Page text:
A few weeks ago, I had the opportunity to speak with Paul Brest, president of the William and Flora Hewlett Foundation, about the impact of the economic crisis on Hewlett and other foundations, the importance of a strategic approach in philanthropic work, the elements of such an approach, and why the stakes have never been higher. The following is an excerpt from our conversation....
Philanthropy News Digest: So, here we are fourteen months into what some are calling the worst financial crisis since the Great Depression. How has the Hewlett Foundation been affected by the turmoil in the markets? And should we expect to see the foundation's overall grantmaking decline in 2009?
Paul Brest: The value of our endowment has declined significantly. One difficulty that many endowments have is trying to value alternative assets; if you have them, it's a little bit harder to get an accurate valuation. But there's no question that it's down. Nevertheless, we plan to make good on all of our existing commitments. Our grants budget for next year will be down a little bit, but we feel that we'll be able to keep the reductions manageable. We have a range for our payout, and we'll probably be paying out closer to the high end of that range. We have also been working over the last couple of weeks on reducing our administrative costs in a way that does not impact the strategic nature of our grantmaking.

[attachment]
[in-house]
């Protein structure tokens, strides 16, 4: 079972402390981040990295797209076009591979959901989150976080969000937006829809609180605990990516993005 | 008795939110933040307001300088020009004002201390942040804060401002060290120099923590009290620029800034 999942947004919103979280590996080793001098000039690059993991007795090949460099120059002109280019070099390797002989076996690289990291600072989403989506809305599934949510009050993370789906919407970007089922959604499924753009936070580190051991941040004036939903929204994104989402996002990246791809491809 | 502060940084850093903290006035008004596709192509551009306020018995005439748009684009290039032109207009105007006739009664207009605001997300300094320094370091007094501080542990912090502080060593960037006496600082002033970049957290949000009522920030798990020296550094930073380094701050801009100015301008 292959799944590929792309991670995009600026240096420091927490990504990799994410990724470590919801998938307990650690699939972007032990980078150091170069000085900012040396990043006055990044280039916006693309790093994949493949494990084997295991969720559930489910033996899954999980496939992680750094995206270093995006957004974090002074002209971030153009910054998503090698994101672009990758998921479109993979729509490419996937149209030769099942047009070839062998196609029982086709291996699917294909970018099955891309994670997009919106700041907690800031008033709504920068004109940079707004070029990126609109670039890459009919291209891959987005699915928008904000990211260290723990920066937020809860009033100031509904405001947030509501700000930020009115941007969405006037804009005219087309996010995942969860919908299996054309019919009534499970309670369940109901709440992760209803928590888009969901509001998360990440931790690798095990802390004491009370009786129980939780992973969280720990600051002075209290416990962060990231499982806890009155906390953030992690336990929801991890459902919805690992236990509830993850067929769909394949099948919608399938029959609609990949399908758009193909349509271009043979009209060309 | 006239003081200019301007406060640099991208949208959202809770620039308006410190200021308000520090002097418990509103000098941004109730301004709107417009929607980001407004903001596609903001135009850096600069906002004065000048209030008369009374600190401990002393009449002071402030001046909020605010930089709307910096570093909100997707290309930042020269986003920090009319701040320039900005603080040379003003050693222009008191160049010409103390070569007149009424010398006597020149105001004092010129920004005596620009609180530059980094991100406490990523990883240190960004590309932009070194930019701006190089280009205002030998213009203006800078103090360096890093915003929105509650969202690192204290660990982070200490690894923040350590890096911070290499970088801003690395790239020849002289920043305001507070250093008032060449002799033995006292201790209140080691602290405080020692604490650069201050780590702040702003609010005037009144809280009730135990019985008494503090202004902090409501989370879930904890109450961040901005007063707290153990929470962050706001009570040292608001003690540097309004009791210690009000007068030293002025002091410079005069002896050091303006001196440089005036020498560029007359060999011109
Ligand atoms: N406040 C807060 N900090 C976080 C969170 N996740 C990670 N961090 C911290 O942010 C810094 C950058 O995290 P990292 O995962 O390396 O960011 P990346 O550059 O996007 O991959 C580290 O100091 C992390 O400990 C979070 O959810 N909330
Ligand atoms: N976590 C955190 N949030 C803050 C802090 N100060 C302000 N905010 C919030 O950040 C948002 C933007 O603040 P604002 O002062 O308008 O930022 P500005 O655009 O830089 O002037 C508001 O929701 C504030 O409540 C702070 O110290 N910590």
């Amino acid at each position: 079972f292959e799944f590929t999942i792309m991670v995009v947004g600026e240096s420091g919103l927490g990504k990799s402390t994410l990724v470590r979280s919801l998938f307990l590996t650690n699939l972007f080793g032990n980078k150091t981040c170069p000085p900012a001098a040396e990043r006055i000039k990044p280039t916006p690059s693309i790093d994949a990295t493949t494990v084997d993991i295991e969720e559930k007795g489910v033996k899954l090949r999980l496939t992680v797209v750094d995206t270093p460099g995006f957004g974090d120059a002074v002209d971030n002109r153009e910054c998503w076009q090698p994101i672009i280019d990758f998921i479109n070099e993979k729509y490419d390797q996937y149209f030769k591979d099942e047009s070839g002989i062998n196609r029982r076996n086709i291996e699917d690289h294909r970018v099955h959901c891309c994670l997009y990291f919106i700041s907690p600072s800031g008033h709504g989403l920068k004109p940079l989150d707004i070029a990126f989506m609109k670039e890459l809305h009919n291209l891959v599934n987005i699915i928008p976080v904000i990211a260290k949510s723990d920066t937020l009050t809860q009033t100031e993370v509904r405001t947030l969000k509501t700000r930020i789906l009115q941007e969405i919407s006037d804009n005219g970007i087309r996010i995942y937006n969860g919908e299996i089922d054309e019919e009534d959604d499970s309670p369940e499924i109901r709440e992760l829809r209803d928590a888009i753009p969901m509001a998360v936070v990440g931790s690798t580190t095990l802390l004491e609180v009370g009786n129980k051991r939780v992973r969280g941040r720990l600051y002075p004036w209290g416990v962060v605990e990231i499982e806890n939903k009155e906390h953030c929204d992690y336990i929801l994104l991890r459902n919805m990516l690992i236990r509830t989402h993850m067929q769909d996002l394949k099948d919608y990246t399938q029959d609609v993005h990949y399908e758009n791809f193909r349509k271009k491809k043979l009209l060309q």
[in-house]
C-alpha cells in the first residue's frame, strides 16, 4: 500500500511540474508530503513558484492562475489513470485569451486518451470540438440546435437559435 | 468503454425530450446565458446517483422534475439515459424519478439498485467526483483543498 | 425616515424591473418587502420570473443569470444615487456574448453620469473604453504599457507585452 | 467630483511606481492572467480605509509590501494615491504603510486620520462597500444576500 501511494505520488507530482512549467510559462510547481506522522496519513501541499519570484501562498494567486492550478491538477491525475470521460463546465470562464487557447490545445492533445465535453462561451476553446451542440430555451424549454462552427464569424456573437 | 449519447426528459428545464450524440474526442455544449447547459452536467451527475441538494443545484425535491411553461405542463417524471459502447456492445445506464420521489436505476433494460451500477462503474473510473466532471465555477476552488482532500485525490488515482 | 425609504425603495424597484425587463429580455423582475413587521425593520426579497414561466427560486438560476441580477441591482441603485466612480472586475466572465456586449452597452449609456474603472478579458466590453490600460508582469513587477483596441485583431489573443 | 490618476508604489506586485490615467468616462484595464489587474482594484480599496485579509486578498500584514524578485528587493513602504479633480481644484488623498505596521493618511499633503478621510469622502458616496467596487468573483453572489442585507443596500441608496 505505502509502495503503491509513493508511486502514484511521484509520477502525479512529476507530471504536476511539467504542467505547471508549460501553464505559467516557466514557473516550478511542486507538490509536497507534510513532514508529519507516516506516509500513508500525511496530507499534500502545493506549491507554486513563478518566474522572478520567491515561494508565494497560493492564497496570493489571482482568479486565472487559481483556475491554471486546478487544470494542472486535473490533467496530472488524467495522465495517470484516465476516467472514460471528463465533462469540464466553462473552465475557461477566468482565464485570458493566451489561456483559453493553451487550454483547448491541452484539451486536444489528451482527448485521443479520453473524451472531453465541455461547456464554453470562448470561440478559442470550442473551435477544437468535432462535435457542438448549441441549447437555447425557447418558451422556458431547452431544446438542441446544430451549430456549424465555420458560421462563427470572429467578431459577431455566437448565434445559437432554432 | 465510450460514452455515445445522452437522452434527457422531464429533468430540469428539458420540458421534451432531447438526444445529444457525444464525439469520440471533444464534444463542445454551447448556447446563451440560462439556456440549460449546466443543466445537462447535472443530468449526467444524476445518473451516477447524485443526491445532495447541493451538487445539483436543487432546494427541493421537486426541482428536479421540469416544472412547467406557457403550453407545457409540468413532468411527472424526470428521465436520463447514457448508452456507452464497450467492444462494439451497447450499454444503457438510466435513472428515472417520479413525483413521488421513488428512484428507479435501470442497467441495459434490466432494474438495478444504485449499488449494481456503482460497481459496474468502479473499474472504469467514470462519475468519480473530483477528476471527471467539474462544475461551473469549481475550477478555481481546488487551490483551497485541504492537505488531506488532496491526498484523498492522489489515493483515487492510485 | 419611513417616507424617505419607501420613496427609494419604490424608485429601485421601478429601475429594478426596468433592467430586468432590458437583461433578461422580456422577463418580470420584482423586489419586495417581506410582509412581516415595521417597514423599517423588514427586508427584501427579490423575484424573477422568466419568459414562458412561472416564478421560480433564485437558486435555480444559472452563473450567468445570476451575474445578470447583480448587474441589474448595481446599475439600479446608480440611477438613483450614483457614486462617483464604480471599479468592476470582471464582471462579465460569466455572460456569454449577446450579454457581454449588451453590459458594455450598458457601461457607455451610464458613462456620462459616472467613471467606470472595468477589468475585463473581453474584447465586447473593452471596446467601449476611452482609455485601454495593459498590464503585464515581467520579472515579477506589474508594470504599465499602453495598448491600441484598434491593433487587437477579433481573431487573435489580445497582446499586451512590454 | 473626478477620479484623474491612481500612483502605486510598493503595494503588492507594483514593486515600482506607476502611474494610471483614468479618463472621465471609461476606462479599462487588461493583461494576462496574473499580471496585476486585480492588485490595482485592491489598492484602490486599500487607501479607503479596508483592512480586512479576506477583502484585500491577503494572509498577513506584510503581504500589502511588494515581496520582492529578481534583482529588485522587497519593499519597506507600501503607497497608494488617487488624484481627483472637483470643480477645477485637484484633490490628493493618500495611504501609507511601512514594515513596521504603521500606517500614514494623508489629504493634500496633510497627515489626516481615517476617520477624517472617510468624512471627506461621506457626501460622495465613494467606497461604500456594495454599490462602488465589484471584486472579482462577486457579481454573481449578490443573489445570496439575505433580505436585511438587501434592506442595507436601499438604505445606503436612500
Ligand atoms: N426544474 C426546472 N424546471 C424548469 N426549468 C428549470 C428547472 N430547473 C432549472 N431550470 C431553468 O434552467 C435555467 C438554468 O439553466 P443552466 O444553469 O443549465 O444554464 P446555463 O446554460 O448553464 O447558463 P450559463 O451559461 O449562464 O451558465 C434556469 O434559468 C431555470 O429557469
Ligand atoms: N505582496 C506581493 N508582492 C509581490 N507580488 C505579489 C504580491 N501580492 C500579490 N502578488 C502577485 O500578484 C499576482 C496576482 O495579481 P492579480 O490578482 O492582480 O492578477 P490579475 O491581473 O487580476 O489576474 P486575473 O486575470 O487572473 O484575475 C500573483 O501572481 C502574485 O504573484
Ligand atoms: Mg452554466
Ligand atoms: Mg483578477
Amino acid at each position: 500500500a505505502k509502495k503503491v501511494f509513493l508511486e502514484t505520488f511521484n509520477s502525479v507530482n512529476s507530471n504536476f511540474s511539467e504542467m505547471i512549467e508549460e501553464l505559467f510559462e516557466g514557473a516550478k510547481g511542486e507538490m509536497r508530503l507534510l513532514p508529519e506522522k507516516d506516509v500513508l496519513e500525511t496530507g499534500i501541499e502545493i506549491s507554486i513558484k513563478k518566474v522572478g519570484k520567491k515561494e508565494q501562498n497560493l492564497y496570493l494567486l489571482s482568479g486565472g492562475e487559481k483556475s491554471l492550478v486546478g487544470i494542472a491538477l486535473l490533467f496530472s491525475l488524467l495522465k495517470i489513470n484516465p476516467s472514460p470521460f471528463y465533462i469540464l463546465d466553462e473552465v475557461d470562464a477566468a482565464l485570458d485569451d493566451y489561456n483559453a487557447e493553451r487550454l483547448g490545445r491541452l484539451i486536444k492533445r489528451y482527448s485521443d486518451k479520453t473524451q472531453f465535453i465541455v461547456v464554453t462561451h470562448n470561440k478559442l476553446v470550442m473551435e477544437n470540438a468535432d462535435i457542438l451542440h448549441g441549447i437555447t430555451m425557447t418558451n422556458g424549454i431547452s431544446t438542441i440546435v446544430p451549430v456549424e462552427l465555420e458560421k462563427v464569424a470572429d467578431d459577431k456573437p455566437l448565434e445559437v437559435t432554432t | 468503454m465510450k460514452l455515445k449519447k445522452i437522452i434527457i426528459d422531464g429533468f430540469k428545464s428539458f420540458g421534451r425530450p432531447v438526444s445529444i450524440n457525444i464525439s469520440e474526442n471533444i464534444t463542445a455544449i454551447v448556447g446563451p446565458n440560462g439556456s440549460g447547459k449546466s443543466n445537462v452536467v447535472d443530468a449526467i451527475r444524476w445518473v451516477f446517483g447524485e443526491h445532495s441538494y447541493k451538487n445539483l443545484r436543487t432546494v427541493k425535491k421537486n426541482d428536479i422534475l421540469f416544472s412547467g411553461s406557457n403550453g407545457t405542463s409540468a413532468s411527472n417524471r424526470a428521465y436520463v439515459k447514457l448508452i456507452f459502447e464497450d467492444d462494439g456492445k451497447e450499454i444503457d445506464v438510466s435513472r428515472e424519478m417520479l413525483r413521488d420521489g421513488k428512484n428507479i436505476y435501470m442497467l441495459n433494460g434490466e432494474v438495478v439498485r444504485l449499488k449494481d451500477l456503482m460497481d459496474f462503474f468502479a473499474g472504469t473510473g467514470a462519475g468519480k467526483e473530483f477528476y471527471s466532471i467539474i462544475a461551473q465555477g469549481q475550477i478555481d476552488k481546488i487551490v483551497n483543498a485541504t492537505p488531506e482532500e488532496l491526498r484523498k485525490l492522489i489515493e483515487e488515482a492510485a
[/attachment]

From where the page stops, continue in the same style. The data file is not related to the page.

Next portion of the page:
PND: Based on your conversations with colleagues and friends, are other foundations -- in the Bay Area and around the country -- in the same boat?
PB: Everybody is in the same boat with respect to the decline of their endowments. But I have not heard of a major foundation that has said it is not going to keep its commitments in 2009. And my guess is that most foundations are going to look to reduce their administrative costs.
PND: In a conversation I had last month with Matthew Bishop, the New York bureau chief of The Economist and co-author of a new book about philanthrocapitalism, Bishop suggested that this is precisely the moment when wealthy donors and foundations need to step up and extend themselves on behalf of their grantees and the nonprofit sector. Do you agree?
PB: I would put it differently. This is a moment when individuals and foundations need to be very focused and intentional in what they do. If ever there were a time when strategy and clarity about goals was important, this is the time. In terms of foundations stretching themselves, that goes to the fundamental question, which we address in the book, of whether foundations should exist in perpetuity or should spend themselves down over a fixed period of time. Especially for foundations not committed to perpetuity, this may indeed be a time to stretch.
PND: Is this a time for foundations to be raising their risk profile?
PB: The risks a foundation takes have to do with what it expects the social return on its investments to be at any given time. I'm not sure that the current financial situation changes that in any significant way....
To read the complete interview, click here.
-- Mitch Nauffts